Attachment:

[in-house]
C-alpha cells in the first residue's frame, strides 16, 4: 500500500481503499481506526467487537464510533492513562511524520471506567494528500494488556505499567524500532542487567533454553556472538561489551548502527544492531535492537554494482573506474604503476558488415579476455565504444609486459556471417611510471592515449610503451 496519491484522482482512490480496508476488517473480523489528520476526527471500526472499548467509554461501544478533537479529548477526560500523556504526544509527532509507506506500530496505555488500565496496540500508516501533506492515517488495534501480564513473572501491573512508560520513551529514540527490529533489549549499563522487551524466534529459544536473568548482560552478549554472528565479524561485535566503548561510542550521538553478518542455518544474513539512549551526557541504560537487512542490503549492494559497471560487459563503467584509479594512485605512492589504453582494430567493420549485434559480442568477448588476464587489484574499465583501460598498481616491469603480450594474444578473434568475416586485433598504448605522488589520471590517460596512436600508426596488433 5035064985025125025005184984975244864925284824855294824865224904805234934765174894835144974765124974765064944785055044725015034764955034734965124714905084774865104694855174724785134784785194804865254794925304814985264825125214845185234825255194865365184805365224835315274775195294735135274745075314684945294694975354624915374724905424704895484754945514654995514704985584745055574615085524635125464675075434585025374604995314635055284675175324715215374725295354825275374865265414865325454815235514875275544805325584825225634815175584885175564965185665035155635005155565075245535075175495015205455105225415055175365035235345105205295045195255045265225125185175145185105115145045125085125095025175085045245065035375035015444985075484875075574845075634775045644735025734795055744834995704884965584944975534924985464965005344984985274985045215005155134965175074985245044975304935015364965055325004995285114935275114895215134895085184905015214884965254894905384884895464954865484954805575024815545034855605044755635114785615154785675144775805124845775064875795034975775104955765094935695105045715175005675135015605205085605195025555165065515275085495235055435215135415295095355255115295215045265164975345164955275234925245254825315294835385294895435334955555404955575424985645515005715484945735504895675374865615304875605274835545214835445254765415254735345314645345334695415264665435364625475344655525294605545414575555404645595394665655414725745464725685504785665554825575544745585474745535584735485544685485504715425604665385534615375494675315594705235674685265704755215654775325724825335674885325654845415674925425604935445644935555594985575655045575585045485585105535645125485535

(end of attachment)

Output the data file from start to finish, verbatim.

[in-house]
C-alpha cells in the first residue's frame, strides 16, 4: 500500500481503499481506526467487537464510533492513562511524520471506567494528500494488556505499567524500532542487567533454553556472538561489551548502527544492531535492537554494482573506474604503476558488415579476455565504444609486459556471417611510471592515449610503451 496519491484522482482512490480496508476488517473480523489528520476526527471500526472499548467509554461501544478533537479529548477526560500523556504526544509527532509507506506500530496505555488500565496496540500508516501533506492515517488495534501480564513473572501491573512508560520513551529514540527490529533489549549499563522487551524466534529459544536473568548482560552478549554472528565479524561485535566503548561510542550521538553478518542455518544474513539512549551526557541504560537487512542490503549492494559497471560487459563503467584509479594512485605512492589504453582494430567493420549485434559480442568477448588476464587489484574499465583501460598498481616491469603480450594474444578473434568475416586485433598504448605522488589520471590517460596512436600508426596488433 5035064985025125025005184984975244864925284824855294824865224904805234934765174894835144974765124974765064944785055044725015034764955034734965124714905084774865104694855174724785134784785194804865254794925304814985264825125214845185234825255194865365184805365224835315274775195294735135274745075314684945294694975354624915374724905424704895484754945514654995514704985584745055574615085524635125464675075434585025374604995314635055284675175324715215374725295354825275374865265414865325454815235514875275544805325584825225634815175584885175564965185665035155635005155565075245535075175495015205455105225415055175365035235345105205295045195255045265225125185175145185105115145045125085125095025175085045245065035375035015444985075484875075574845075634775045644735025734795055744834995704884965584944975534924985464965005344984985274985045215005155134965175074985245044975304935015364965055325004995285114935275114895215134895085184905015214884965254894905384884895464954865484954805575024815545034855605044755635114785615154785675144775805124845775064875795034975775104955765094935695105045715175005675135015605205085605195025555165065515275085495235055435215135415295095355255115295215045265164975345164955275234925245254825315294835385294895435334955555404955575424985645515005715484945735504895675374865615304875605274835545214835445254765415254735345314645345334695415264665435364625475344655525294605545414575555404645595394665655414725745464725685504785665554825575544745585474745535584735485544685485504715425604665385534615375494675315594705235674685265704755215654775325724825335674885325654845415674925425604935445644935555594985575655045575585045485585105535645125485535